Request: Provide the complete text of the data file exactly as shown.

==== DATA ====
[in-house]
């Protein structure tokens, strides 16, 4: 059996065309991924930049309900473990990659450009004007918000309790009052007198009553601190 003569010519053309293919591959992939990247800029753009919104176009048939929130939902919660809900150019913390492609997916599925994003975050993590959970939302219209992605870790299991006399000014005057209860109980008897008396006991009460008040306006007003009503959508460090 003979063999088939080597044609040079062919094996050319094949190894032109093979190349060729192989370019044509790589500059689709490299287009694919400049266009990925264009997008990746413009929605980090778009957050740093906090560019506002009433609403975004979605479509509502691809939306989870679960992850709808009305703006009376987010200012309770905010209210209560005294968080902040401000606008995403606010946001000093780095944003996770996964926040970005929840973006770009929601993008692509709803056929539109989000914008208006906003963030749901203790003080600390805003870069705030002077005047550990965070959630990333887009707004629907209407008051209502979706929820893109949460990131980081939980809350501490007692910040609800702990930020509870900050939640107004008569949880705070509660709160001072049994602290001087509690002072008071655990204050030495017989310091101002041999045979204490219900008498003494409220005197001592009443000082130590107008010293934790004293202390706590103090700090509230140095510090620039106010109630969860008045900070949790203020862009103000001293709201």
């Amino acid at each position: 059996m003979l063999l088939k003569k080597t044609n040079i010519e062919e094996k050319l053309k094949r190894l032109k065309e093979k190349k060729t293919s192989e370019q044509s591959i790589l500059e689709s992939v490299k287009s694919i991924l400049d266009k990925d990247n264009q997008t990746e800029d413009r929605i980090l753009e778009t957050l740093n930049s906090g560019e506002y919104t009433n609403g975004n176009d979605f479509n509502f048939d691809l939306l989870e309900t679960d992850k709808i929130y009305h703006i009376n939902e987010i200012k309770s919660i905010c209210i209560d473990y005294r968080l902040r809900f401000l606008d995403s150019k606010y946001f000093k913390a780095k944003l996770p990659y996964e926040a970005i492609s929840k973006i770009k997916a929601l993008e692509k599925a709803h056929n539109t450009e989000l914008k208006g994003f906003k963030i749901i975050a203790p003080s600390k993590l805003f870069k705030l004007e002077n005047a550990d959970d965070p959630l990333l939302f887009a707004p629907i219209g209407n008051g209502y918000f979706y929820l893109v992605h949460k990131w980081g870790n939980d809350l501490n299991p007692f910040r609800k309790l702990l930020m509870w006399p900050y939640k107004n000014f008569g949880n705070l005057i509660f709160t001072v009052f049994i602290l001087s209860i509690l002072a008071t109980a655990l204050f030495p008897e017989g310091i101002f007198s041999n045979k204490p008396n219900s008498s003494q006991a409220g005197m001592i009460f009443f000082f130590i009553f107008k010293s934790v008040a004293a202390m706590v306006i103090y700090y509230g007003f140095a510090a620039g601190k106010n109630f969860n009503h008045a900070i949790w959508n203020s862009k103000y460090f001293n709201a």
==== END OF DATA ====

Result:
[in-house]
């Protein structure tokens, strides 16, 4: 059996065309991924930049309900473990990659450009004007918000309790009052007198009553601190 003569010519053309293919591959992939990247800029753009919104176009048939929130939902919660809900150019913390492609997916599925994003975050993590959970939302219209992605870790299991006399000014005057209860109980008897008396006991009460008040306006007003009503959508460090 003979063999088939080597044609040079062919094996050319094949190894032109093979190349060729192989370019044509790589500059689709490299287009694919400049266009990925264009997008990746413009929605980090778009957050740093906090560019506002009433609403975004979605479509509502691809939306989870679960992850709808009305703006009376987010200012309770905010209210209560005294968080902040401000606008995403606010946001000093780095944003996770996964926040970005929840973006770009929601993008692509709803056929539109989000914008208006906003963030749901203790003080600390805003870069705030002077005047550990965070959630990333887009707004629907209407008051209502979706929820893109949460990131980081939980809350501490007692910040609800702990930020509870900050939640107004008569949880705070509660709160001072049994602290001087509690002072008071655990204050030495017989310091101002041999045979204490219900008498003494409220005197001592009443000082130590107008010293934790004293202390706590103090700090509230140095510090620039106010109630969860008045900070949790203020862009103000001293709201």
């Amino acid at each position: 059996m003979l063999l088939k003569k080597t044609n040079i010519e062919e094996k050319l053309k094949r190894l032109k065309e093979k190349k060729t293919s192989e370019q044509s591959i790589l500059e689709s992939v490299k287009s694919i991924l400049d266009k990925d990247n264009q997008t990746e800029d413009r929605i980090l753009e778009t957050l740093n930049s906090g560019e506002y919104t009433n609403g975004n176009d979605f479509n509502f048939d691809l939306l989870e309900t679960d992850k709808i929130y009305h703006i009376n939902e987010i200012k309770s919660i905010c209210i209560d473990y005294r968080l902040r809900f401000l606008d995403s150019k606010y946001f000093k913390a780095k944003l996770p990659y996964e926040a970005i492609s929840k973006i770009k997916a929601l993008e692509k599925a709803h056929n539109t450009e989000l914008k208006g994003f906003k963030i749901i975050a203790p003080s600390k993590l805003f870069k705030l004007e002077n005047a550990d959970d965070p959630l990333l939302f887009a707004p629907i219209g209407n008051g209502y918000f979706y929820l893109v992605h949460k990131w980081g870790n939980d809350l501490n299991p007692f910040r609800k309790l702990l930020m509870w006399p900050y939640k107004n000014f008569g949880n705070l005057i509660f709160t001072v009052f049994i602290l001087s209860i509690l002072a008071t109980a655990l204050f030495p008897e017989g310091i101002f007198s041999n045979k204490p008396n219900s008498s003494q006991a409220g005197m001592i009460f009443f000082f130590i009553f107008k010293s934790v008040a004293a202390m706590v306006i103090y700090y509230g007003f140095a510090a620039g601190k106010n109630f969860n009503h008045a900070i949790w959508n203020s862009k103000y460090f001293n709201a």